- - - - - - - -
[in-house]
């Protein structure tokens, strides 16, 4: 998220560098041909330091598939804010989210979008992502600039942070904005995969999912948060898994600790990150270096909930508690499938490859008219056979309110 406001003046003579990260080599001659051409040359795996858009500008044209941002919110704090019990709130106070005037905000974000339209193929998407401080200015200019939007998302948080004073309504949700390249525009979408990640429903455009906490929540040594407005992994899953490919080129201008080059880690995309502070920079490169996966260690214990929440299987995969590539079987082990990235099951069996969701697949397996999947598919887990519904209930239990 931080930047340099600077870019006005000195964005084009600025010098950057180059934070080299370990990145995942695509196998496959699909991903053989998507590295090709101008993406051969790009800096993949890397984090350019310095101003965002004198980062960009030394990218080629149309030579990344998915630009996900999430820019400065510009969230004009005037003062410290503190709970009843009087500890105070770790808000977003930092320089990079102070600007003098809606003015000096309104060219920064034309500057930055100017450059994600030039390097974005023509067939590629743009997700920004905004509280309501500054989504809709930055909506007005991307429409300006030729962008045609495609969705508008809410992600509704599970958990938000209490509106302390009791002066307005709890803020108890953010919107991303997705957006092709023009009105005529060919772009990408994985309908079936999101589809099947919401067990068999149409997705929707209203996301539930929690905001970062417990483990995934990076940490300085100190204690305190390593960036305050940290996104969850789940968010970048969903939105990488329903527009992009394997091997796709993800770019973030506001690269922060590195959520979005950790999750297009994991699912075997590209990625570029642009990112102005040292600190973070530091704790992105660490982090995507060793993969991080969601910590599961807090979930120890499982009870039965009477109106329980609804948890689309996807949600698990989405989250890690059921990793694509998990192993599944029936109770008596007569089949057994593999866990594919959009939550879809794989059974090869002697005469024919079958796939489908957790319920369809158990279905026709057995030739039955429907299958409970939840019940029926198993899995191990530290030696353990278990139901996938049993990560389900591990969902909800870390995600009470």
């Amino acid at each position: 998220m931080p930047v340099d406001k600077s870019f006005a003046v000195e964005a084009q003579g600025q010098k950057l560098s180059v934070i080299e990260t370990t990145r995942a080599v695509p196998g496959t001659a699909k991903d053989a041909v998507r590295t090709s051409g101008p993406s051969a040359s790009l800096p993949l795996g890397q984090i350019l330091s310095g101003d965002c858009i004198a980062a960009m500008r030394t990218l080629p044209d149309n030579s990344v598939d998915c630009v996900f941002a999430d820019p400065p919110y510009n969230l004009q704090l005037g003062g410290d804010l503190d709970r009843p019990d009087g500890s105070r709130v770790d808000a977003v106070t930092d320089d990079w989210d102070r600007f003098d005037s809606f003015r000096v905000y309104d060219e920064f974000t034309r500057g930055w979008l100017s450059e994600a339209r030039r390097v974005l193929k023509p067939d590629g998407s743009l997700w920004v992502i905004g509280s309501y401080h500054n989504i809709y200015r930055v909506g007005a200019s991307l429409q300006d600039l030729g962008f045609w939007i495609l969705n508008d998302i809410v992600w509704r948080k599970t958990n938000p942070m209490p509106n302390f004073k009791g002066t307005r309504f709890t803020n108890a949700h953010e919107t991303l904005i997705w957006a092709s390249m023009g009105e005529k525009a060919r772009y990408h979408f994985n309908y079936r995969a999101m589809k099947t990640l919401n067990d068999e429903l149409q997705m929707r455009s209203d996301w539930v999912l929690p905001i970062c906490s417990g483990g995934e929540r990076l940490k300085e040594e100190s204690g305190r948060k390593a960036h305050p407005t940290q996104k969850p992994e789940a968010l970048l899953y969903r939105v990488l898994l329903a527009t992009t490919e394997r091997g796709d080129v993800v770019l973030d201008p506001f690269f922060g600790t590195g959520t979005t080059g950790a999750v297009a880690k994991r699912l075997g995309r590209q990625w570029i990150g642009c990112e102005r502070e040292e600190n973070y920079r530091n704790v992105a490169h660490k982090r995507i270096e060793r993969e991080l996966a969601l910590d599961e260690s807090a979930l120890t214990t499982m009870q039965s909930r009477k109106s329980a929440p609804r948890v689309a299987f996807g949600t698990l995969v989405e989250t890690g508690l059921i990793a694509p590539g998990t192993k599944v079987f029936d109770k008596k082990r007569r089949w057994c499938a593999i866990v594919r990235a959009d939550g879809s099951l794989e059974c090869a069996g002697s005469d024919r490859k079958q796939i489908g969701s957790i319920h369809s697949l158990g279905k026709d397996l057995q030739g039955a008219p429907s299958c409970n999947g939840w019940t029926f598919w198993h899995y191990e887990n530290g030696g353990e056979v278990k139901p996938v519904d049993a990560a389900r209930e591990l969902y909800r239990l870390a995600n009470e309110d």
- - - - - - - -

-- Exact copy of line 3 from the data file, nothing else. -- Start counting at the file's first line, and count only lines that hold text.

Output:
């Amino acid at each position: 998220m931080p930047v340099d406001k600077s870019f006005a003046v000195e964005a084009q003579g600025q010098k950057l560098s180059v934070i080299e990260t370990t990145r995942a080599v695509p196998g496959t001659a699909k991903d053989a041909v998507r590295t090709s051409g101008p993406s051969a040359s790009l800096p993949l795996g890397q984090i350019l330091s310095g101003d965002c858009i004198a980062a960009m500008r030394t990218l080629p044209d149309n030579s990344v598939d998915c630009v996900f941002a999430d820019p400065p919110y510009n969230l004009q704090l005037g003062g410290d804010l503190d709970r009843p019990d009087g500890s105070r709130v770790d808000a977003v106070t930092d320089d990079w989210d102070r600007f003098d005037s809606f003015r000096v905000y309104d060219e920064f974000t034309r500057g930055w979008l100017s450059e994600a339209r030039r390097v974005l193929k023509p067939d590629g998407s743009l997700w920004v992502i905004g509280s309501y401080h500054n989504i809709y200015r930055v909506g007005a200019s991307l429409q300006d600039l030729g962008f045609w939007i495609l969705n508008d998302i809410v992600w509704r948080k599970t958990n938000p942070m209490p509106n302390f004073k009791g002066t307005r309504f709890t803020n108890a949700h953010e919107t991303l904005i997705w957006a092709s390249m023009g009105e005529k525009a060919r772009y990408h979408f994985n309908y079936r995969a999101m589809k099947t990640l919401n067990d068999e429903l149409q997705m929707r455009s209203d996301w539930v999912l929690p905001i970062c906490s417990g483990g995934e929540r990076l940490k300085e040594e100190s204690g305190r948060k390593a960036h305050p407005t940290q996104k969850p992994e789940a968010l970048l899953y969903r939105v990488l898994l329903a527009t992009t490919e394997r091997g796709d080129v993800v770019l973030d201008p506001f690269f922060g600790t590195g959520t979005t080059g950790a999750v297009a880690k994991r699912l075997g995309r590209q990625w570029i990150g642009c990112e102005r502070e040292e600190n973070y920079r530091n704790v992105a490169h660490k982090r995507i270096e060793r993969e991080l996966a969601l910590d599961e260690s807090a979930l120890t214990t499982m009870q039965s909930r009477k109106s329980a929440p609804r948890v689309a299987f996807g949600t698990l995969v989405e989250t890690g508690l059921i990793a694509p590539g998990t192993k599944v079987f029936d109770k008596k082990r007569r089949w057994c499938a593999i866990v594919r990235a959009d939550g879809s099951l794989e059974c090869a069996g002697s005469d024919r490859k079958q796939i489908g969701s957790i319920h369809s697949l158990g279905k026709d397996l057995q030739g039955a008219p429907s299958c409970n999947g939840w019940t029926f598919w198993h899995y191990e887990n530290g030696g353990e056979v278990k139901p996938v519904d049993a990560a389900r209930e591990l969902y909800r239990l870390a995600n009470e309110d």